In addition to disease transmission, a resuscitative thoracotomy is financially demanding. Most of these costs are never recovered because only small fractions of the population in Caribbean countries have health insurance. (5,20) The survivors require ICU admission and consume significant amounts of hospital resources that are already in short supply. (2,5,20,21) These patients “spill over” into the post-anaesthesia recovery room when our ICU is occupied, thereby slowing elective lists and leading to cancellation of major elective cases. (1,21)
The high demand on hospital resources and the heavy financial burden certainly cannot be used to justify denying appropriately selected patients of the procedure. Instead they highlight the importance of selection criteria to prevent futile operations in unsalvageable patients. While this principle is not unique to the Caribbean, we must acknowledge that the results of resource misappropriation are more devastating to Caribbean health care systems than in developed countries.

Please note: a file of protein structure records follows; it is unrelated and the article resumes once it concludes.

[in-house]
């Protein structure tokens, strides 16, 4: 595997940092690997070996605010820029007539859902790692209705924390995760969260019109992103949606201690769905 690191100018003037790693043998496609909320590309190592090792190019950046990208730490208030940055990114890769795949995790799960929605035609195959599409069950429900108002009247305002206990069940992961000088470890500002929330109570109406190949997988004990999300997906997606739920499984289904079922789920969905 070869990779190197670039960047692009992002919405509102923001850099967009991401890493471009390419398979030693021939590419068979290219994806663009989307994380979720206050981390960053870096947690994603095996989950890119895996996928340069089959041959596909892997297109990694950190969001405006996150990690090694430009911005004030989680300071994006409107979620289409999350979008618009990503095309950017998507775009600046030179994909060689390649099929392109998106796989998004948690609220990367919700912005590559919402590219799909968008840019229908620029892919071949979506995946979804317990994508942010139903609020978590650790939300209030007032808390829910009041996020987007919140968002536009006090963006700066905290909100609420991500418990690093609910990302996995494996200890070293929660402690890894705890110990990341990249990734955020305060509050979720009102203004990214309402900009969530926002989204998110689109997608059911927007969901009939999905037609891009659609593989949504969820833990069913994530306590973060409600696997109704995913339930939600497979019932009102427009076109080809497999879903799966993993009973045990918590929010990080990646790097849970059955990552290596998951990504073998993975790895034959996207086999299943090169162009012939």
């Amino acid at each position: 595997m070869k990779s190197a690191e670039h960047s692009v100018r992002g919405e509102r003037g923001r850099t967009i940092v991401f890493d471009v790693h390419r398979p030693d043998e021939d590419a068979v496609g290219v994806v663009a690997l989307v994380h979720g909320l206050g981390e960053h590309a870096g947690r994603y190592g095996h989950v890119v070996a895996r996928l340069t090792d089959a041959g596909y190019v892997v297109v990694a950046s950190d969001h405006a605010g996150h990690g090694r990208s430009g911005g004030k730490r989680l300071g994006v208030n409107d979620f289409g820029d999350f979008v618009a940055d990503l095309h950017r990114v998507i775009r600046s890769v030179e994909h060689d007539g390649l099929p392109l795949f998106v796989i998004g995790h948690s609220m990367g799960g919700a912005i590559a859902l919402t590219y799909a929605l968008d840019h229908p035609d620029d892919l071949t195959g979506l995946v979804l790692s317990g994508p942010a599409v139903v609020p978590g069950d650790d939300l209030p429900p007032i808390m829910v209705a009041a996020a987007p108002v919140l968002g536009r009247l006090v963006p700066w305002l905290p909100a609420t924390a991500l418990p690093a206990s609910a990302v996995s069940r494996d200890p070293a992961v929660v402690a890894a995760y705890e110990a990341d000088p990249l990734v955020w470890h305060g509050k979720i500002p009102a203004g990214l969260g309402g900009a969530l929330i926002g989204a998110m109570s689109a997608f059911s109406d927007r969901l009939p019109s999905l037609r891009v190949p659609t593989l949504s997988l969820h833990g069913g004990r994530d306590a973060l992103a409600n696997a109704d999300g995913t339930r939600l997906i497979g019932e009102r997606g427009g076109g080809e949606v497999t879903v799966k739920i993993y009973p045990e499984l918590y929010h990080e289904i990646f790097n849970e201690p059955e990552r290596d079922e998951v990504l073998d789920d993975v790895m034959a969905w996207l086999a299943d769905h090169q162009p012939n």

Quality of life is a valid concern in survivors. The American College of Surgeons' meta-analysis identified 226 survivors who had 15% incidence of significant neurologic deficits. (11) Even when this occurs, EDT is not entirely futile because there may still be benefit through organ salvage and subsequent transplant. Transplant programmes are becoming more popular in several of the larger Caribbean islands. (42,43,44,45,46)
Several large advisory bodies have shown that better patient selection can improve survival. (11,12,22) It is now time for Caribbean countries to define selection criteria and implement protocols that are tailored to suit our own health care environments.
The health care environment in Caribbean countries differs from that in developed countries. With under-funded health care systems, we must ensure that resources are not misappropriated by performing futile procedures on unsalvageable patients.
In this setting, we believe that resuscitative thoracotomies should only be performed in patients with isolated penetrating chest trauma who arrive at hospital with vital signs and are in extremis, unresponsive to resuscitation or have a witnessed arrest. But it should be withheld from patients with blunt trauma, multiple extra-thoracic gunshot injuries and high velocity thoracic gunshot wounds. Patients presenting to hospital without vital signs are also not appropriate candidates in this setting.